The Ethereal Experience: Writing Implements

On a Tuesday morning with a good cup of coffee in a quiet room with the door closed, a woman has her fingers tapping away on the keyboard.

There has always been something to me about the feel of the pen gliding on the paper. Not just any pen, the right pen. It has a certain feel.

Same with pencils.

I one time heard a person say she had never met a pencil she didn’t like. But I have met many a pencil I didn’t like. If you try to sharpen it and it crumbles in the sharpener, it is not a good pencil. If the pencil has one of those decorative plastic sheaths that jam in the sharpener, that is not a good pencil. If you have an eraser that smears and stops and you have to push hard to try to get it to move, and it doesn’t do a smooth job of erasing or cooperate as you rub off the mistakes, that is also not a good pencil. Once a pencil has lost its eraser, the pencil is no longer good as a pencil in its most practical form. Personally, I have opted for Ticonderoga pencils and no others because I can always trust them to be the pencils that I need them to be.

Also essential to pencils is a good pencil sharpener. “One that really cuts.” One King John would ask for instead of a pocket knife—if Father Christmas had ever loved him at all! I have purchased various pencil sharpeners for $5 or $6 and felt so disappointed with its performance, only to be surprised that the generic 20 pack for $1 at a random five and dime store just over the Iowa border cuts it, literally, and keeps me coming back each time I need a pencil with a sharp point!

Colored pencils, well, that’s another topic for another day, but suffice to say Prismacolor is the best I’ve tried, and it’s what I see myself sticking with for the foreseeable future. Lyra pencils have also made an impression through our exposure to Waldorfian education.

Pens are a little trickier. Paper Mate pens you can’t go wrong with for an everyday writing pen. RSVP gel pens are usually pretty good. Atlantis pens are okay, and for a while I really liked them. Zebra pens were my favorites for a while, years before that. Then I met and fell in love with TUL pens. I really like TUL pens. Sometimes they run out, and you have to replace the gel cartridge. That’s the only downside. A close second in my mind are Foray pens. They dance across the page when I use them. They also come in multiple colors. I love color! Sometimes I will pick up a pen randomly and the way it feels on the paper says Yes! to me so loudly that I have to use it. It feels good. It feels right. It’s like a symphony playing in my head, the way it feels in my hand.

Sometimes I have wondered about those super expensive pens that are kept in the locking case at the office supply store. How do those pens feel? Do they look nice and feel heavy in the hand and seem impressive to the other person across the desk, but when you pick it up to write does it feel like it should be thrown in the trash? Does it scratch instead of glide breathlessly, flowingly, like a dance? Does a $100 pen feel like a $100 pen? What then? What if the pen you paid so much for to look impressive writes like trash? I would certainly hope not.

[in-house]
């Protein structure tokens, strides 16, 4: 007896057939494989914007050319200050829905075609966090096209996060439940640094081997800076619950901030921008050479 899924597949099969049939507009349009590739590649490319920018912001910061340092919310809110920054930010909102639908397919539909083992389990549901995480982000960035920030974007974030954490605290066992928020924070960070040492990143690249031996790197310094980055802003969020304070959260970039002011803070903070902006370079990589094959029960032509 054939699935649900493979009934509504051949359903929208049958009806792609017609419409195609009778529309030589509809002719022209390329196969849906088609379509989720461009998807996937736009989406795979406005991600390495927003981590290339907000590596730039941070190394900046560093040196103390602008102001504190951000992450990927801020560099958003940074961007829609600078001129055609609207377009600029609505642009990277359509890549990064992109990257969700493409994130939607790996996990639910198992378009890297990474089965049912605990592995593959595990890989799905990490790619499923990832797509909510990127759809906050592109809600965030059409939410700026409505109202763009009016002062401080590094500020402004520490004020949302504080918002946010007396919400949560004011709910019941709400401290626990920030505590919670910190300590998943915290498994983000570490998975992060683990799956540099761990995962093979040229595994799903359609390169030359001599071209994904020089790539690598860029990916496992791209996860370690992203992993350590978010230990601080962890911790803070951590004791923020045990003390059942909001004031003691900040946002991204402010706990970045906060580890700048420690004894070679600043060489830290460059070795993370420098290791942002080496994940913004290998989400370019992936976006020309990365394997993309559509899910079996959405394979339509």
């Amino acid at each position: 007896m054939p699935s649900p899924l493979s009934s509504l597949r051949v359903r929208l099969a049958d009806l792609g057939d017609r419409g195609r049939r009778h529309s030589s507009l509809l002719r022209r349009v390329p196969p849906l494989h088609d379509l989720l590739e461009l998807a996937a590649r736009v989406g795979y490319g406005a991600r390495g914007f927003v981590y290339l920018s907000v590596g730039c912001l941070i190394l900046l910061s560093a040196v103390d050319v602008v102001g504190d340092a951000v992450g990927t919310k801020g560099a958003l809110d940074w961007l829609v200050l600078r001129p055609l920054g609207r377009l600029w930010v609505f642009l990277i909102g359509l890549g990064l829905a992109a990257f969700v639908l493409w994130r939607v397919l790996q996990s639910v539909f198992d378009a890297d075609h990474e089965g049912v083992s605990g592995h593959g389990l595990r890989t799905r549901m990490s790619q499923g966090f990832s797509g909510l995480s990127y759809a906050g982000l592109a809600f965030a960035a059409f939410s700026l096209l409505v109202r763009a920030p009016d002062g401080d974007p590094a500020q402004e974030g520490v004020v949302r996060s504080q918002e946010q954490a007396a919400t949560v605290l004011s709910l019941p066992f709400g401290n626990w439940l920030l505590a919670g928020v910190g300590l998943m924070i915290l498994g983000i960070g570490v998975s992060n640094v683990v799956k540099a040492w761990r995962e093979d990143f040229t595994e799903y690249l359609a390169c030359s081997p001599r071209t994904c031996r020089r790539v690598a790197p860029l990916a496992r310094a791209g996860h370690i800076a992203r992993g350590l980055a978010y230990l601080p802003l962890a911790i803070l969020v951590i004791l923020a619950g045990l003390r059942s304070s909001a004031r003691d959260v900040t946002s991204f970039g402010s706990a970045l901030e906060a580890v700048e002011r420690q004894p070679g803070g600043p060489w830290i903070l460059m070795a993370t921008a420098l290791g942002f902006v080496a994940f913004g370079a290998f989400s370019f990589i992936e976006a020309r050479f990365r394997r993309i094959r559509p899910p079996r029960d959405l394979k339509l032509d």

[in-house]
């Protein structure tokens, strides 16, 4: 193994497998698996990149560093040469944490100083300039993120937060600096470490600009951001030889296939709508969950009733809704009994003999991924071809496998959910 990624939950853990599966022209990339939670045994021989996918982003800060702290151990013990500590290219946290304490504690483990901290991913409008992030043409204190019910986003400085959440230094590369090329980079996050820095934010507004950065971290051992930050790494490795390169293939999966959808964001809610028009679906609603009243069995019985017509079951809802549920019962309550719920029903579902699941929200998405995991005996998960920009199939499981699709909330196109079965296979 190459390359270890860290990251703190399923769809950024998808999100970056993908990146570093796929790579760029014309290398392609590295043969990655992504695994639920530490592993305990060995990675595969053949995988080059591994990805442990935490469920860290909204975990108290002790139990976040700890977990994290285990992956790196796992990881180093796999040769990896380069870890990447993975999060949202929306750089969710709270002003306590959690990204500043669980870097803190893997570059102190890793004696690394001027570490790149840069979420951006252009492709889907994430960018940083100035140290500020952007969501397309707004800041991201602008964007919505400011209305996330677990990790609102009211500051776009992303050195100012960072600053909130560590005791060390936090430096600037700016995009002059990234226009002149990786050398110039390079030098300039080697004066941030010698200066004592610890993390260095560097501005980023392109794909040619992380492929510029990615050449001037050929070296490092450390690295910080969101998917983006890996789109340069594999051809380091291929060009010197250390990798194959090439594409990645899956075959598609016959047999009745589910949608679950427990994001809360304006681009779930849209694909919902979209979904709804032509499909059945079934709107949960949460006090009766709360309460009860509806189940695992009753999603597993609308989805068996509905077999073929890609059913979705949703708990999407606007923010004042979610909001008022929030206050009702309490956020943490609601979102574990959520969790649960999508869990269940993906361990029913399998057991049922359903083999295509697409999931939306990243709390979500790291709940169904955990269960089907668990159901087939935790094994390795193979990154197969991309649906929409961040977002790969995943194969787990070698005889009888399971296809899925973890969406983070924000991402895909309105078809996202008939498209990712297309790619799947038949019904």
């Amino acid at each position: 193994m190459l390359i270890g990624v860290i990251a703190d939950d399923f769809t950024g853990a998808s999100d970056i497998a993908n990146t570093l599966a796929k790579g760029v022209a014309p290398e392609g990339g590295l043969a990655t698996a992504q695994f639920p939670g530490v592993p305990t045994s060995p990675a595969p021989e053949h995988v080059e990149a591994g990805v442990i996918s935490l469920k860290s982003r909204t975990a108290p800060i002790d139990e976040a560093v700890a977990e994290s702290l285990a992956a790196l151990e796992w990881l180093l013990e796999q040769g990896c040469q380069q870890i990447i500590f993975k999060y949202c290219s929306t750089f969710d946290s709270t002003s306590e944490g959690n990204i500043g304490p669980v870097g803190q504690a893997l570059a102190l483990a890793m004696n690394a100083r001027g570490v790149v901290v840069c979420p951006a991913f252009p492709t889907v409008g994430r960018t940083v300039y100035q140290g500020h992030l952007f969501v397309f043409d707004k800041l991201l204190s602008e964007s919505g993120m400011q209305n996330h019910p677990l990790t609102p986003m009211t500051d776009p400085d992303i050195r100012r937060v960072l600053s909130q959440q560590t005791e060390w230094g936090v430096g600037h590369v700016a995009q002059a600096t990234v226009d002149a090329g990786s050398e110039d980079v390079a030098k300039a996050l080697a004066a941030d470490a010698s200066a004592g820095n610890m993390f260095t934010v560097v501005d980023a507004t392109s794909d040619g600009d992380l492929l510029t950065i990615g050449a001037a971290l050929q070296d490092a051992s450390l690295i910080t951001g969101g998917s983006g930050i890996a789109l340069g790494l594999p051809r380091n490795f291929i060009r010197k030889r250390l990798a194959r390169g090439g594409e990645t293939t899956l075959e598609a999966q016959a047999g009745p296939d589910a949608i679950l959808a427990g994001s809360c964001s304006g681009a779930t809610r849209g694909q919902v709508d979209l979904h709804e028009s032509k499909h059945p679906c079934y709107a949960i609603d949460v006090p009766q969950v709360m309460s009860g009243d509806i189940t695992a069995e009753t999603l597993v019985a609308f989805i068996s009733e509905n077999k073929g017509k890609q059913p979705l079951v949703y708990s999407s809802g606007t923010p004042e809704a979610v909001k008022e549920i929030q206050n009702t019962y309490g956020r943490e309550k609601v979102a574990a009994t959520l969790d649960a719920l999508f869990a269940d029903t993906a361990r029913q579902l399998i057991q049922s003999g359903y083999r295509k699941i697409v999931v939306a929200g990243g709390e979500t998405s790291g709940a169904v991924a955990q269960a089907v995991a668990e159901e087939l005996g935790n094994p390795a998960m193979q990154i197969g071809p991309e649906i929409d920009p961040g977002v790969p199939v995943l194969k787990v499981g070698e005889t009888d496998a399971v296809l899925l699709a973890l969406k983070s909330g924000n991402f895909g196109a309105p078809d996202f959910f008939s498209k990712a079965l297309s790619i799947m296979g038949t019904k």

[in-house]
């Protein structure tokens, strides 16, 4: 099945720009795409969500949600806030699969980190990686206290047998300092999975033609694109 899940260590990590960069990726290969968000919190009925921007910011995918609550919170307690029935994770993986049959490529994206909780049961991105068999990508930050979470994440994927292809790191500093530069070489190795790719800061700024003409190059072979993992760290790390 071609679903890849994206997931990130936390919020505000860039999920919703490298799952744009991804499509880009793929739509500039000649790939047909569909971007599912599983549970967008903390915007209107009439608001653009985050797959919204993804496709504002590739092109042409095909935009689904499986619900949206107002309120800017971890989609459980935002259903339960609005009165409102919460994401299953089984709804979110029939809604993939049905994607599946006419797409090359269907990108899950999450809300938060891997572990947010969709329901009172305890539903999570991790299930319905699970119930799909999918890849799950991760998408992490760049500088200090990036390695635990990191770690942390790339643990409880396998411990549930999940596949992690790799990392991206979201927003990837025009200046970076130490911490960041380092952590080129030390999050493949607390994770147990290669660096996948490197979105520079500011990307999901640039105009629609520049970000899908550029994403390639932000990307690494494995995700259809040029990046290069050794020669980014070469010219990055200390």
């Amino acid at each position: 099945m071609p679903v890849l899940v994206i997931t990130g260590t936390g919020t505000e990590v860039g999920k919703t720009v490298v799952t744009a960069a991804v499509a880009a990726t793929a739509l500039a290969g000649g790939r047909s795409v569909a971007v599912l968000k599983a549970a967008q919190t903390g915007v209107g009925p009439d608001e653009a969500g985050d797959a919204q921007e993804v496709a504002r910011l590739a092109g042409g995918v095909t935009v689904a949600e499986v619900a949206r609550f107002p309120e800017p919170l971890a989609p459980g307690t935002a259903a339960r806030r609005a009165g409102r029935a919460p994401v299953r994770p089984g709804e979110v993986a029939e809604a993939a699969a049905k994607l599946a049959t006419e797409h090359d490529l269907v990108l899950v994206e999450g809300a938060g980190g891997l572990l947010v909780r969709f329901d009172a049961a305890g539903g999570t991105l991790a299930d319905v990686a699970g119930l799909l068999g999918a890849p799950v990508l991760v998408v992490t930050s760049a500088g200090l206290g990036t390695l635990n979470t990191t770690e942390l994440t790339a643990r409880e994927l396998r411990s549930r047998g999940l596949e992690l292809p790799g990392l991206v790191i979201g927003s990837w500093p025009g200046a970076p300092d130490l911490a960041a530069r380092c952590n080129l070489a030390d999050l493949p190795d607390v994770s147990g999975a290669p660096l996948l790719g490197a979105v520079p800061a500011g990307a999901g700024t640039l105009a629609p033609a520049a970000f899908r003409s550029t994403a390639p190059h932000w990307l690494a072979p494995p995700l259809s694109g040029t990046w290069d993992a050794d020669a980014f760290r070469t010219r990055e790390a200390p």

Such pens we generally see as being in some place such as a high-end lawyer’s office, perhaps, or some other high-level executive, where impressing is part of the package. Yes, they do spend money where they don’t need to. Luxury is the point. This wouldn’t be in a non-profit organization. A pen like this might be a gift. Certainly, the President of the United States has good, maybe expensive pens. (I think I thought of this when I watched West Wing, and then noticed it when the next inauguration event was followed up by the new President signing all the multitudinous papers that kicks off his career in the White House.)

I read a book or an article about someone who was transforming into a minimalist and who was noticing how many pens she had. Why did she have so many? Certainly, she didn’t need that many. You can only write with one pen at a time, after all. And once she had cleaned out the myriads of things that she didn’t really love, want or need, she realized she didn’t have to search for a pen any longer. She knew where it was. So, she opted for a total of two pens. She could, after all, always buy another when the pen actually ran out. I like the minimalist idea of having fewer things of better quality.

So it follows that if you are actually trying to accumulate only what is of really good quality and only have as few things as you can actually keep track of and love, maybe you might spend a frivolous amount of money on a good pen, just for the sheer enjoyment of the pen. You might actually care about getting your pen back, or your expensive, engraved pen might track you down for a crime you’ve committed if not returned. (What movie was that???)

It’s not just pens. It’s also the keyboard. An old typewriter takes lots of muscle for every keystroke. This is a fun and nostalgic experience, and by today’s standards, you’re lucky if you get to try it—these dinosaurs are hard to find. But this is not ideal for every writing event. An electric typewriter is an improvement on the experience, and can be a very helpful tool. For five months of my working life as I set out in the work-world, I had the fun experience of having a working electric typewriter that I used for typing up proposals. Couldn’t we just use a computer? I wondered. Then I realized that it was because there was a form letter the company always used and you could physically adjust the paper to get the script in exactly the right place on the page.